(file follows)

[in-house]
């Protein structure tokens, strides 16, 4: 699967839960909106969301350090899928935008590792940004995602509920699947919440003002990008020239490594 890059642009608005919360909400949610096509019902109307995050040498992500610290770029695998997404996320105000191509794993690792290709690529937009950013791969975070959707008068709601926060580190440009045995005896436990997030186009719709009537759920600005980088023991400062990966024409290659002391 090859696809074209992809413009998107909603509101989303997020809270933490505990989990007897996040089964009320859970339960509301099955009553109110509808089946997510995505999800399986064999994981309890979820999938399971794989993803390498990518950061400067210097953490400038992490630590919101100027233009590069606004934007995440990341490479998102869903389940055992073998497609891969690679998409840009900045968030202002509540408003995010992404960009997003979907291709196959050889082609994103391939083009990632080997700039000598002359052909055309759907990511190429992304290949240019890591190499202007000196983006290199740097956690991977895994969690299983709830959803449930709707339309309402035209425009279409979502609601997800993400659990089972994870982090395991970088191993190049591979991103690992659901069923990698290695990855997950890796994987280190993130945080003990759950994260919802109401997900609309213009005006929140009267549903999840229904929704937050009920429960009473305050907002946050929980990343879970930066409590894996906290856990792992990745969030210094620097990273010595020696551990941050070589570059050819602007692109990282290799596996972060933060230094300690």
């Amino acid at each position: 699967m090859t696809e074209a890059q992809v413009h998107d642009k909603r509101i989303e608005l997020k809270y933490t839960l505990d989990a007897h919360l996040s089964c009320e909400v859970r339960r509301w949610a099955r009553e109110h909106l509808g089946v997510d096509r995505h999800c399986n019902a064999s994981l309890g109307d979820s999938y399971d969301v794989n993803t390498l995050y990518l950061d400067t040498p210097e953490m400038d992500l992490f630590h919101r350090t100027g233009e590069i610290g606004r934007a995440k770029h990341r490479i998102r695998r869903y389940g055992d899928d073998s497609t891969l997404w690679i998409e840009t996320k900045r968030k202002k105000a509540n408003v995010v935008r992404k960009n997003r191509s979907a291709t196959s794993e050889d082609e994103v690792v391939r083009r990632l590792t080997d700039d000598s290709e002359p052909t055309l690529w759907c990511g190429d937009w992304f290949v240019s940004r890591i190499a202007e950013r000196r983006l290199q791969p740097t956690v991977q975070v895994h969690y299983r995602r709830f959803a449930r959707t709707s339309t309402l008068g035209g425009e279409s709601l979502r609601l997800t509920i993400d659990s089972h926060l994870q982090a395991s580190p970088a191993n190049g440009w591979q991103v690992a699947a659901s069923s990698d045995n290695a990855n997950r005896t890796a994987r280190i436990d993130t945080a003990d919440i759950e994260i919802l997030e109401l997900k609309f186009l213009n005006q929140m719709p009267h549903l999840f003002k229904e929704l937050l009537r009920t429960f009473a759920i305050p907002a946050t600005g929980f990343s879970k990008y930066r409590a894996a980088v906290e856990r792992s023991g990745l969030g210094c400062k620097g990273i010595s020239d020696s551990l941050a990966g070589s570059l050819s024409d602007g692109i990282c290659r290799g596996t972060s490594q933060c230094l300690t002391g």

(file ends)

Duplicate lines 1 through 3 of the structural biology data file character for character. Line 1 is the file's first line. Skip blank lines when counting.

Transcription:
[in-house]
């Protein structure tokens, strides 16, 4: 699967839960909106969301350090899928935008590792940004995602509920699947919440003002990008020239490594 890059642009608005919360909400949610096509019902109307995050040498992500610290770029695998997404996320105000191509794993690792290709690529937009950013791969975070959707008068709601926060580190440009045995005896436990997030186009719709009537759920600005980088023991400062990966024409290659002391 090859696809074209992809413009998107909603509101989303997020809270933490505990989990007897996040089964009320859970339960509301099955009553109110509808089946997510995505999800399986064999994981309890979820999938399971794989993803390498990518950061400067210097953490400038992490630590919101100027233009590069606004934007995440990341490479998102869903389940055992073998497609891969690679998409840009900045968030202002509540408003995010992404960009997003979907291709196959050889082609994103391939083009990632080997700039000598002359052909055309759907990511190429992304290949240019890591190499202007000196983006290199740097956690991977895994969690299983709830959803449930709707339309309402035209425009279409979502609601997800993400659990089972994870982090395991970088191993190049591979991103690992659901069923990698290695990855997950890796994987280190993130945080003990759950994260919802109401997900609309213009005006929140009267549903999840229904929704937050009920429960009473305050907002946050929980990343879970930066409590894996906290856990792992990745969030210094620097990273010595020696551990941050070589570059050819602007692109990282290799596996972060933060230094300690």
């Amino acid at each position: 699967m090859t696809e074209a890059q992809v413009h998107d642009k909603r509101i989303e608005l997020k809270y933490t839960l505990d989990a007897h919360l996040s089964c009320e909400v859970r339960r509301w949610a099955r009553e109110h909106l509808g089946v997510d096509r995505h999800c399986n019902a064999s994981l309890g109307d979820s999938y399971d969301v794989n993803t390498l995050y990518l950061d400067t040498p210097e953490m400038d992500l992490f630590h919101r350090t100027g233009e590069i610290g606004r934007a995440k770029h990341r490479i998102r695998r869903y389940g055992d899928d073998s497609t891969l997404w690679i998409e840009t996320k900045r968030k202002k105000a509540n408003v995010v935008r992404k960009n997003r191509s979907a291709t196959s794993e050889d082609e994103v690792v391939r083009r990632l590792t080997d700039d000598s290709e002359p052909t055309l690529w759907c990511g190429d937009w992304f290949v240019s940004r890591i190499a202007e950013r000196r983006l290199q791969p740097t956690v991977q975070v895994h969690y299983r995602r709830f959803a449930r959707t709707s339309t309402l008068g035209g425009e279409s709601l979502r609601l997800t509920i993400d659990s089972h926060l994870q982090a395991s580190p970088a191993n190049g440009w591979q991103v690992a699947a659901s069923s990698d045995n290695a990855n997950r005896t890796a994987r280190i436990d993130t945080a003990d919440i759950e994260i919802l997030e109401l997900k609309f186009l213009n005006q929140m719709p009267h549903l999840f003002k229904e929704l937050l009537r009920t429960f009473a759920i305050p907002a946050t600005g929980f990343s879970k990008y930066r409590a894996a980088v906290e856990r792992s023991g990745l969030g210094c400062k620097g990273i010595s020239d020696s551990l941050a990966g070589s570059l050819s024409d602007g692109i990282c290659r290799g596996t972060s490594q933060c230094l300690t002391g």